Chair Murphy called the meeting to order at 9:07 a.m. in the Commissioners Conference Room.
The following Commissioners and staff participated in the meeting:
Diana E. Murphy, Chair
Ruben Castillo, Vice Chair
John R. Steer, Vice Chair
Sterling Johnson, Jr., Commissioner
Michael E. O’Neill, Commissioner (arrived at approximately 9:30 a.m.)
John P. Elwood, Commissioner Ex-Officio
Edward F. Reilly, Commissioner Ex-Officio
Timothy McGrath, Staff Director
Charles Tetzlaff, General Counsel
Donald (Andy) Purdy, Chief Deputy General Counsel
Judith Sheon, Special Counsel
Vice Chair Sessions participated via video teleconference.
Chair Murphy began the meeting by welcoming members of the public.
She noted that her report would be more limited because the Commission is busy with the many issues it must conclude before the end of the amendment cycle but that she would like to mention two interesting initiatives. She reported that the Commission’s ad hoc advisory group on the organizational guidelines had its first meeting on March 8, 2002, and that the initiative had attracted very experienced individuals. Everyone the Commission had invited to participate had accepted enthusiastically and was present for the first meeting. Chair Murphy stated that Todd Jones, former United States Attorney and Chair of the Attorney General’s Advisory Committee had agreed to serve as Chair of the group. She added that the group will serve for 18 months and will submit at least one interim report to the Commission. Chair Murphy attended the first meeting briefly to turn over the mission to the group. It will meet independently of the Commission and will make recommendations as to whether changes to the organizational guidelines are needed. Chair Murphy stated that the formation of the group is particularly timely, because the ten year anniversary of the organizational guidelines has just passed and recent events have made their importance all the more apparent.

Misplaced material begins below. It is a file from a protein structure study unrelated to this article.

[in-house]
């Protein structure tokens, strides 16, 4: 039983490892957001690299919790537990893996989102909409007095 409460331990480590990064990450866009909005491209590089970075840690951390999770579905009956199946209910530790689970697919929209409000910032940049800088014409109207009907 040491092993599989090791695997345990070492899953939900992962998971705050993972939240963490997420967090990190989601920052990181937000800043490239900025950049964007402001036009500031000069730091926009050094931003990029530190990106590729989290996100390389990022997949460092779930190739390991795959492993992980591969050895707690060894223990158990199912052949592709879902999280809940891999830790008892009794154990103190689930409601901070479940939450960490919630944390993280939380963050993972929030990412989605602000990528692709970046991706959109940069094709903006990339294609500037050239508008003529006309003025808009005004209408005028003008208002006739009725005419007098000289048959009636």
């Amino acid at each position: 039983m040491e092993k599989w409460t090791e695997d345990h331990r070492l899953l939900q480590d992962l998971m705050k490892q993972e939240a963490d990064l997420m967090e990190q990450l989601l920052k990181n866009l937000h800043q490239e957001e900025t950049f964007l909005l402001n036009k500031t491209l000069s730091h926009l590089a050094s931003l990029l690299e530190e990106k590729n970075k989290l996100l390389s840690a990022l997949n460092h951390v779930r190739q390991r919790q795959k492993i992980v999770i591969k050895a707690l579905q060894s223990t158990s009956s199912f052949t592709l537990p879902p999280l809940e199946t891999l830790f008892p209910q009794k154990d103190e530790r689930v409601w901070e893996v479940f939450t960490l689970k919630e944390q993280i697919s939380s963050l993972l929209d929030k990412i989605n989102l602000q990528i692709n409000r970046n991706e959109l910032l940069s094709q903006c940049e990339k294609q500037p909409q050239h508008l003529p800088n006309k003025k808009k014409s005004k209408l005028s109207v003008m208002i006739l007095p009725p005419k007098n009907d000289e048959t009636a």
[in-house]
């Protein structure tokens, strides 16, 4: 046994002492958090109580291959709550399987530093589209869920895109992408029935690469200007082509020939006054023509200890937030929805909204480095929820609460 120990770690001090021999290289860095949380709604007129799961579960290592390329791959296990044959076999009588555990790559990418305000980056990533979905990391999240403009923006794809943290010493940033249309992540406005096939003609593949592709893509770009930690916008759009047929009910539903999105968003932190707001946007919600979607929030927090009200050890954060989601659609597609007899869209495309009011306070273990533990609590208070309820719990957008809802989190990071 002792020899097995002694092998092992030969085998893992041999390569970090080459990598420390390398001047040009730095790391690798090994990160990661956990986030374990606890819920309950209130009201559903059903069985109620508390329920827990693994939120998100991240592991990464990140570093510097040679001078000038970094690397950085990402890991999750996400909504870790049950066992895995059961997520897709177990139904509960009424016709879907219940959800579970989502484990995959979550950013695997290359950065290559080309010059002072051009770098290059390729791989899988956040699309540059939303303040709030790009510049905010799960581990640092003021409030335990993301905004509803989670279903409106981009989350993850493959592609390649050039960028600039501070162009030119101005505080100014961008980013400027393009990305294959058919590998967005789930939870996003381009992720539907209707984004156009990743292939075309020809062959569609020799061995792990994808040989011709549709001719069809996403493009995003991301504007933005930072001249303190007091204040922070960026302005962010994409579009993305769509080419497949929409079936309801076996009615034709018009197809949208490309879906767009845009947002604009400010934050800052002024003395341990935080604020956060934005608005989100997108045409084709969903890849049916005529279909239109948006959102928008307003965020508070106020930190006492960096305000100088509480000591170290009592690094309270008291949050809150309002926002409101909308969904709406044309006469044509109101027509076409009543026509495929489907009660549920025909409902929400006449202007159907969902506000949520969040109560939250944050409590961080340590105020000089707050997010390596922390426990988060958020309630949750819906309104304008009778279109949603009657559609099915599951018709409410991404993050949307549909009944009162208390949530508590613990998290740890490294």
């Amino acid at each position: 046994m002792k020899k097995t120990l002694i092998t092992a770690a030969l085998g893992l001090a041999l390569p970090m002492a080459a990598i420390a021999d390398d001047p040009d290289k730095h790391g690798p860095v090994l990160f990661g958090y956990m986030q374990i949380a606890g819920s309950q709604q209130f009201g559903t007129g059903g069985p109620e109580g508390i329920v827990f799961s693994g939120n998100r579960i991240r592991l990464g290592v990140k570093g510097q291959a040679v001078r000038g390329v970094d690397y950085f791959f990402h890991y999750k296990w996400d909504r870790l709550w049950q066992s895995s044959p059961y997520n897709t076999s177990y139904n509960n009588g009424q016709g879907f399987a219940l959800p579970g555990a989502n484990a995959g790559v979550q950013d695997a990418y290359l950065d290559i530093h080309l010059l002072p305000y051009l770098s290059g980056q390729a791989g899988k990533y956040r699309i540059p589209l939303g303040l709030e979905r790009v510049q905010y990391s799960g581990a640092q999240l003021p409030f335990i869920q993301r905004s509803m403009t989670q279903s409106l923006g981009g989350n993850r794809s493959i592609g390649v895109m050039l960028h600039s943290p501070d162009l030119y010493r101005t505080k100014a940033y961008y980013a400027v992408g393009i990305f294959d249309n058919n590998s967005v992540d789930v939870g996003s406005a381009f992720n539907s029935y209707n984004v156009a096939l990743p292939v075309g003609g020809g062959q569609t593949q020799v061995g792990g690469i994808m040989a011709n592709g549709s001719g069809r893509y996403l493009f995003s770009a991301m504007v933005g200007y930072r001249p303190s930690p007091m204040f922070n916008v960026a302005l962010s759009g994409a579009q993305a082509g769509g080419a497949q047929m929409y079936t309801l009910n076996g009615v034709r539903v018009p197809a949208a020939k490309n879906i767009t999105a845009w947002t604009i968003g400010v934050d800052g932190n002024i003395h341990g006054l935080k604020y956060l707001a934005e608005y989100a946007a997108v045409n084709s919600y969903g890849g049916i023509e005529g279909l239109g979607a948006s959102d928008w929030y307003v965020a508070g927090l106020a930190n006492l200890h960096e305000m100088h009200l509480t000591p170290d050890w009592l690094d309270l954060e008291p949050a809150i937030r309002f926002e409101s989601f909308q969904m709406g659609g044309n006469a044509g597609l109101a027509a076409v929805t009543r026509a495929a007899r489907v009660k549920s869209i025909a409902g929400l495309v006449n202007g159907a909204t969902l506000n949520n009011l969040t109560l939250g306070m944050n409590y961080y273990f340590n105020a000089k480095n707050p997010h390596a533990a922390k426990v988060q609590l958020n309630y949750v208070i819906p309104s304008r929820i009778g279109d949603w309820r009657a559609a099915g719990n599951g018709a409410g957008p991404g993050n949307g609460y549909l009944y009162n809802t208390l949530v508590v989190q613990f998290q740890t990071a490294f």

Chair Murphy reported that the Commission is also forming an ad hoc advisory group on Native American sentencing issues relating to those Native Americans who are sentenced under the guidelines after prosecution under the Major Crimes Act. She stated that the Commission has developed a list of individuals to invite to serve on the group, including Jon Sands, Assistant Federal Public Defender from the District of New Mexico, who was present at the meeting.
Staff Director McGrath stated that progress is being made on the Commission’s National Sentencing Seminar that will take place in Palm Springs, California. He thanked Pamela Montgomery for her work in organizing the seminar. Staff Director McGrath stated that Commissioner O’Neill has been working with staff to put together a half day work shop that will take place on April 12, 2002. Staff Director McGrath said that the work shop will provide an academic forum for an exchange of ideas as part of the Commission’s fifteen year review. He also indicated that progress is being made on the judicial survey.
Chair Murphy asked if there was a motion to approve the minutes from the Commission’s January 9, 2002, public meeting.
Vice Chair Castillo moved to adopt the minutes. Seconded by Commissioner Johnson. The motioned passed unanimously by voice vote. (Commissioner O’Neill was not present for this vote.)
Foreign Corrupt Practices Act